The answer: bento box. The question: What Japanese food — or type of meal — would I miss most if I left Japan? And now for some qualifications, before an explanation in the form of a restaurant review.
Owing to a combination of globalization and the changing tastes of bourgeois gourmands, sushi shops and ramen restaurants are fast closing in on the Golden Arches and Colonel Sanders in terms of their ubiquity. Kobe beef also seems to be making an appearance on menus across the world — although it’s often Kobe beef in name only. And though yakiniku barbecue restaurants are relatively uncommon abroad, perhaps barbecued meat isn’t something Japan does better than anyone else.
No, not sushi, ramen, Kobe beef or yakiniku, what I would miss most is the humble bento: that simple boxed lunch that holds all manner of tradition and possibility. This occurred to me on a recent visit to Ukon, a 6-year-old restaurant in Osaka’s Fukushima neighborhood that looks and feels a lot older than it is.
I was seated at the long counter, under a noticeably large kamidana, a type of Shinto alter commonly found in homes throughout the country. It’s a symbol of Japan’s traditional beliefs, but it signifies something else, too: homeyness. Most of the clientele are drawn from the neighborhood and, unlike me, don’t spend three minutes photographing their food. But, like me, most of the other diners were there for Ukon’s lunchbox.
The lunchtime menu is limited. Besides the bento, there are usually only a few other choices: typically a donburi (rice bowl) served with tempura or chicken and egg. At night the menu is far more generous, with as many options as any good izakaya (Japanese -style pub).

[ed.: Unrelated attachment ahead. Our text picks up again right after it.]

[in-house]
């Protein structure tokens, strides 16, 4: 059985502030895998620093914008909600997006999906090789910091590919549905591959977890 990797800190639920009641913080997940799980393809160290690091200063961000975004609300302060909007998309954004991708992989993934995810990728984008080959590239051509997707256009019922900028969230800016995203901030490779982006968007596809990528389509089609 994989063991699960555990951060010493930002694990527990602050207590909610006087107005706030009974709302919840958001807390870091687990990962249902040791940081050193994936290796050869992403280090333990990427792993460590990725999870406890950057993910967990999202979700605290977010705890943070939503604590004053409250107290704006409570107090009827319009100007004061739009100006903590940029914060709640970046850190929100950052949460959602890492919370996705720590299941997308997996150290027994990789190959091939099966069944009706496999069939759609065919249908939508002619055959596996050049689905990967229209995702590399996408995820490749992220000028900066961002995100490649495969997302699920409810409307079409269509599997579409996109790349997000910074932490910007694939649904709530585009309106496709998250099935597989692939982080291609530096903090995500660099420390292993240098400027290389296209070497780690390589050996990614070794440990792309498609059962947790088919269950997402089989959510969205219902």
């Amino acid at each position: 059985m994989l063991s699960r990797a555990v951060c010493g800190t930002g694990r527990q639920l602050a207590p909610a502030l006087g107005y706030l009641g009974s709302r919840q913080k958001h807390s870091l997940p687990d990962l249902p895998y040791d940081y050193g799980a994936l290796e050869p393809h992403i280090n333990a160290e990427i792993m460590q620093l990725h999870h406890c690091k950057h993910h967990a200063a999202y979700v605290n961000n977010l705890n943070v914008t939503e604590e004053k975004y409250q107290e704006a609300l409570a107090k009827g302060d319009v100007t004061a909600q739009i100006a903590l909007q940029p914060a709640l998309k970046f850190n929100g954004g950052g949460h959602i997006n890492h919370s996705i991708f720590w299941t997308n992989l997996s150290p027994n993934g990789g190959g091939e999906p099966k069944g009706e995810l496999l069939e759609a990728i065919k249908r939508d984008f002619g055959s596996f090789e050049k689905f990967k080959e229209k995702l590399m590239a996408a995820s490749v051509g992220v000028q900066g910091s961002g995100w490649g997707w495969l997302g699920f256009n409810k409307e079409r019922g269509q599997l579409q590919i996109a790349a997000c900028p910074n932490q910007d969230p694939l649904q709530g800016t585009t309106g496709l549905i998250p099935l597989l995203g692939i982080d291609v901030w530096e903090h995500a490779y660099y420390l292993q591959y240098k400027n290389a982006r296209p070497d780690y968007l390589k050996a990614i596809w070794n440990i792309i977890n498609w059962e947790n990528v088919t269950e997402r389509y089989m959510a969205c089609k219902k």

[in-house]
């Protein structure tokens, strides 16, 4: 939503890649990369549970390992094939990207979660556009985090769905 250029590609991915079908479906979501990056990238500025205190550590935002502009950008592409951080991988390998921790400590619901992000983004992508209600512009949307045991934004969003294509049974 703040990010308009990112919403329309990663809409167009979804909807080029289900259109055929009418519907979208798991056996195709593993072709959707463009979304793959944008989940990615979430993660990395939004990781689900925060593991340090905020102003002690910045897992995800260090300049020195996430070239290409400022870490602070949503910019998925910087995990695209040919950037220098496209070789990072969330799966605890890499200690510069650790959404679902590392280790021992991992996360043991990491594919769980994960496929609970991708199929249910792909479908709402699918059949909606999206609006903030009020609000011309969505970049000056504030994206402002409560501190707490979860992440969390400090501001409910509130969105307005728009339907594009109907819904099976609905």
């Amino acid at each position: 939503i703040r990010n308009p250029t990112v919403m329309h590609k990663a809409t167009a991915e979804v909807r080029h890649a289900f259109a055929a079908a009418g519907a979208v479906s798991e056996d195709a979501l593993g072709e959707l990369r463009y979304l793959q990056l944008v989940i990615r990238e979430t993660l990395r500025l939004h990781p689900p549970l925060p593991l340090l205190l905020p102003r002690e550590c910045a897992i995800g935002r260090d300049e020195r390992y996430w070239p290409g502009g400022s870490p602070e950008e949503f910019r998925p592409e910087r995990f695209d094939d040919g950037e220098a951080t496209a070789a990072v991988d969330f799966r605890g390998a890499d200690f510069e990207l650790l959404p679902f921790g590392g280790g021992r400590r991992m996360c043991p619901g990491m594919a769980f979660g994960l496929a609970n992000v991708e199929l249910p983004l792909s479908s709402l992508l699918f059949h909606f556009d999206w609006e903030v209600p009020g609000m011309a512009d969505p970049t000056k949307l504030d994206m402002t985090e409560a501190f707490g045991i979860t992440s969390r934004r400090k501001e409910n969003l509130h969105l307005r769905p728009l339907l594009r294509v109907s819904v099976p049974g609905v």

But if you’ve come for lunch, go with the bento. The inspiration for the style of cooking inside is kaiseki ryōri, Japan’s elaborate traditional multicourse cuisine. At Ukon, they’ve scrubbed off the layers of pomp and ceremony, and packed what’s left into a wooden box. But what’s left is still substantial: fatty chunks of tuna in soy sauce, and tempura of prawn, sweet potato, maitake mushrooms and pumpkin. Vegetables on one side of the bento — bamboo shoots, pumpkin and eggplant simmered in broth — contrast with pickled cabbage and tomato on the other side.
What made Ukon’s bento stand out, however, was two other vegetarian dishes: a sweet springy tamagoyaki omelette and namafu (soft cakes of wheat gluten) simmered in teriyaki sauce. Ukon managed to draw out the inherent umami — that essential but hard-to-pin-down taste — in both of these dishes.
Rounding out lunch is a serving of rice and an irresistibly small portion of liquorice-like konbu (kelp) sweetened by mirin (rice wine) and soy sauce. The kelp shows up again in the suimono (clear soup), but this time as gossamer seaweed threads marinated in vinegar.
Ukon may well offer the best kaiseki meal-in-a-box you’re likely to find.